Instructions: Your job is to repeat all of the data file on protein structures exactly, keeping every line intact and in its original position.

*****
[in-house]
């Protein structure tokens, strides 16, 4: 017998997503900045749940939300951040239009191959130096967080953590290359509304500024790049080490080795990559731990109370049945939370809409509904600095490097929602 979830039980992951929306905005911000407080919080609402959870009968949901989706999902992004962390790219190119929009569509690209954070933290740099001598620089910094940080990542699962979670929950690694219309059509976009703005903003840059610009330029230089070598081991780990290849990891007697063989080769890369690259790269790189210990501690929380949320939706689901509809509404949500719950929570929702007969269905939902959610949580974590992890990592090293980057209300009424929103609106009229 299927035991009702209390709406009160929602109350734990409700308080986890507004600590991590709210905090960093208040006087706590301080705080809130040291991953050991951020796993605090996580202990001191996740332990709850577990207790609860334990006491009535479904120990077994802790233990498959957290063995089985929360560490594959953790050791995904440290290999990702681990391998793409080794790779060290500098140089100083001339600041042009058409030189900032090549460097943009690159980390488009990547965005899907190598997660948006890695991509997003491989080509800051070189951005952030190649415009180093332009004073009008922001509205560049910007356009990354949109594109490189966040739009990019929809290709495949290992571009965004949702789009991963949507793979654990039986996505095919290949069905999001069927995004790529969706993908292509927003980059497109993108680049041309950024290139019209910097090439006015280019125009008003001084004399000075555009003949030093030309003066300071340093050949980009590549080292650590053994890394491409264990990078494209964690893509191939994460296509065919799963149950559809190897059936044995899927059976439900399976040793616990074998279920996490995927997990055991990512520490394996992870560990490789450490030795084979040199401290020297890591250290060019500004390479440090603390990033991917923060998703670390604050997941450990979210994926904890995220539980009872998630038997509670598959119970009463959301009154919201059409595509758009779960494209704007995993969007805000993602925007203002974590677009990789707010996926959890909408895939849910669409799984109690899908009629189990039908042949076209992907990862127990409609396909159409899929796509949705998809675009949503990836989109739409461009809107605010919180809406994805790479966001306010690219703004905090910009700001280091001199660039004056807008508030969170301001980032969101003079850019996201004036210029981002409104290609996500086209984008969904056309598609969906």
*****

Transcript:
[in-house]
């Protein structure tokens, strides 16, 4: 017998997503900045749940939300951040239009191959130096967080953590290359509304500024790049080490080795990559731990109370049945939370809409509904600095490097929602 979830039980992951929306905005911000407080919080609402959870009968949901989706999902992004962390790219190119929009569509690209954070933290740099001598620089910094940080990542699962979670929950690694219309059509976009703005903003840059610009330029230089070598081991780990290849990891007697063989080769890369690259790269790189210990501690929380949320939706689901509809509404949500719950929570929702007969269905939902959610949580974590992890990592090293980057209300009424929103609106009229 299927035991009702209390709406009160929602109350734990409700308080986890507004600590991590709210905090960093208040006087706590301080705080809130040291991953050991951020796993605090996580202990001191996740332990709850577990207790609860334990006491009535479904120990077994802790233990498959957290063995089985929360560490594959953790050791995904440290290999990702681990391998793409080794790779060290500098140089100083001339600041042009058409030189900032090549460097943009690159980390488009990547965005899907190598997660948006890695991509997003491989080509800051070189951005952030190649415009180093332009004073009008922001509205560049910007356009990354949109594109490189966040739009990019929809290709495949290992571009965004949702789009991963949507793979654990039986996505095919290949069905999001069927995004790529969706993908292509927003980059497109993108680049041309950024290139019209910097090439006015280019125009008003001084004399000075555009003949030093030309003066300071340093050949980009590549080292650590053994890394491409264990990078494209964690893509191939994460296509065919799963149950559809190897059936044995899927059976439900399976040793616990074998279920996490995927997990055991990512520490394996992870560990490789450490030795084979040199401290020297890591250290060019500004390479440090603390990033991917923060998703670390604050997941450990979210994926904890995220539980009872998630038997509670598959119970009463959301009154919201059409595509758009779960494209704007995993969007805000993602925007203002974590677009990789707010996926959890909408895939849910669409799984109690899908009629189990039908042949076209992907990862127990409609396909159409899929796509949705998809675009949503990836989109739409461009809107605010919180809406994805790479966001306010690219703004905090910009700001280091001199660039004056807008508030969170301001980032969101003079850019996201004036210029981002409104290609996500086209984008969904056309598609969906």